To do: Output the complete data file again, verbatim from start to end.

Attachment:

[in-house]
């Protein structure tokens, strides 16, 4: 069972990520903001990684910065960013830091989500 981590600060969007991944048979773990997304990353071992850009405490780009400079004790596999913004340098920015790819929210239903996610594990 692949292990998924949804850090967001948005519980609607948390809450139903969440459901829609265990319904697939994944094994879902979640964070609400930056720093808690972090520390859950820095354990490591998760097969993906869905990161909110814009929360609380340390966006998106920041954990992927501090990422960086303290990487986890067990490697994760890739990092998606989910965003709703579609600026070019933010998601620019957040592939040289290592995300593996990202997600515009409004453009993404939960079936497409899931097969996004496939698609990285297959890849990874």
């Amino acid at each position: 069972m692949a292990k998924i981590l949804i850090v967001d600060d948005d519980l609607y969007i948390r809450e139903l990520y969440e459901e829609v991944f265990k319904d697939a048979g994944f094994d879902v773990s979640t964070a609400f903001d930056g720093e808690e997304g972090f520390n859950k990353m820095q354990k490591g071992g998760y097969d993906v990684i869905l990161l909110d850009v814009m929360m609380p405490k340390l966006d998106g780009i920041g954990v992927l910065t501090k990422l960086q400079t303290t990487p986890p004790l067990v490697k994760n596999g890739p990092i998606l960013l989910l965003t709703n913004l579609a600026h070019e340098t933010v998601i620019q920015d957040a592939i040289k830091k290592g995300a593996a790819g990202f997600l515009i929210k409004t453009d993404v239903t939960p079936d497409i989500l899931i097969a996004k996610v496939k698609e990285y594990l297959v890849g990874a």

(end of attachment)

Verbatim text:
[in-house]
């Protein structure tokens, strides 16, 4: 069972990520903001990684910065960013830091989500 981590600060969007991944048979773990997304990353071992850009405490780009400079004790596999913004340098920015790819929210239903996610594990 692949292990998924949804850090967001948005519980609607948390809450139903969440459901829609265990319904697939994944094994879902979640964070609400930056720093808690972090520390859950820095354990490591998760097969993906869905990161909110814009929360609380340390966006998106920041954990992927501090990422960086303290990487986890067990490697994760890739990092998606989910965003709703579609600026070019933010998601620019957040592939040289290592995300593996990202997600515009409004453009993404939960079936497409899931097969996004496939698609990285297959890849990874």
């Amino acid at each position: 069972m692949a292990k998924i981590l949804i850090v967001d600060d948005d519980l609607y969007i948390r809450e139903l990520y969440e459901e829609v991944f265990k319904d697939a048979g994944f094994d879902v773990s979640t964070a609400f903001d930056g720093e808690e997304g972090f520390n859950k990353m820095q354990k490591g071992g998760y097969d993906v990684i869905l990161l909110d850009v814009m929360m609380p405490k340390l966006d998106g780009i920041g954990v992927l910065t501090k990422l960086q400079t303290t990487p986890p004790l067990v490697k994760n596999g890739p990092i998606l960013l989910l965003t709703n913004l579609a600026h070019e340098t933010v998601i620019q920015d957040a592939i040289k830091k290592g995300a593996a790819g990202f997600l515009i929210k409004t453009d993404v239903t939960p079936d497409i989500l899931i097969a996004k996610v496939k698609e990285y594990l297959v890849g990874a």